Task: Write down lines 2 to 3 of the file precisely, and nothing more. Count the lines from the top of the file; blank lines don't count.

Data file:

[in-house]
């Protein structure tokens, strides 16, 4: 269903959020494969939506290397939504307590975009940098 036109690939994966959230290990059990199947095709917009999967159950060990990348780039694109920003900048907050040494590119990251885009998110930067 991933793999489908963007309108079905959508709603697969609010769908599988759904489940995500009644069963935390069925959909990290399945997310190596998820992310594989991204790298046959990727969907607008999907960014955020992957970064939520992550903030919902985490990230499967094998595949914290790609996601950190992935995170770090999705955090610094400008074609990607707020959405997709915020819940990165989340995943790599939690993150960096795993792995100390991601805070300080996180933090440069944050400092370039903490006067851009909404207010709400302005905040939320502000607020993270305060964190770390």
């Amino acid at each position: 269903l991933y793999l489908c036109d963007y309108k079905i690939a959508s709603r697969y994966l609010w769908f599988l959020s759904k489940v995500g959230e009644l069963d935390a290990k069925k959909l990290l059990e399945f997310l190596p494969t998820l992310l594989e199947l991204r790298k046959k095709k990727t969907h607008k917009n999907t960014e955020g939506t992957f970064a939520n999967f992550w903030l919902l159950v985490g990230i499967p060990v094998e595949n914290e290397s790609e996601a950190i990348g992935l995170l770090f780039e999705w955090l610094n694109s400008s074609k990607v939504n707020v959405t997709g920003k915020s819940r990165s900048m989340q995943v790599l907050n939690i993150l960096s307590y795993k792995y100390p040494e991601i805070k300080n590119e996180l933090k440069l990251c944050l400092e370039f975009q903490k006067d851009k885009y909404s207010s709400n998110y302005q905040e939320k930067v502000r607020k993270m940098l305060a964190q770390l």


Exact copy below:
């Protein structure tokens, strides 16, 4: 269903959020494969939506290397939504307590975009940098 036109690939994966959230290990059990199947095709917009999967159950060990990348780039694109920003900048907050040494590119990251885009998110930067 991933793999489908963007309108079905959508709603697969609010769908599988759904489940995500009644069963935390069925959909990290399945997310190596998820992310594989991204790298046959990727969907607008999907960014955020992957970064939520992550903030919902985490990230499967094998595949914290790609996601950190992935995170770090999705955090610094400008074609990607707020959405997709915020819940990165989340995943790599939690993150960096795993792995100390991601805070300080996180933090440069944050400092370039903490006067851009909404207010709400302005905040939320502000607020993270305060964190770390």
């Amino acid at each position: 269903l991933y793999l489908c036109d963007y309108k079905i690939a959508s709603r697969y994966l609010w769908f599988l959020s759904k489940v995500g959230e009644l069963d935390a290990k069925k959909l990290l059990e399945f997310l190596p494969t998820l992310l594989e199947l991204r790298k046959k095709k990727t969907h607008k917009n999907t960014e955020g939506t992957f970064a939520n999967f992550w903030l919902l159950v985490g990230i499967p060990v094998e595949n914290e290397s790609e996601a950190i990348g992935l995170l770090f780039e999705w955090l610094n694109s400008s074609k990607v939504n707020v959405t997709g920003k915020s819940r990165s900048m989340q995943v790599l907050n939690i993150l960096s307590y795993k792995y100390p040494e991601i805070k300080n590119e996180l933090k440069l990251c944050l400092e370039f975009q903490k006067d851009k885009y909404s207010s709400n998110y302005q905040e939320k930067v502000r607020k993270m940098l305060a964190q770390l």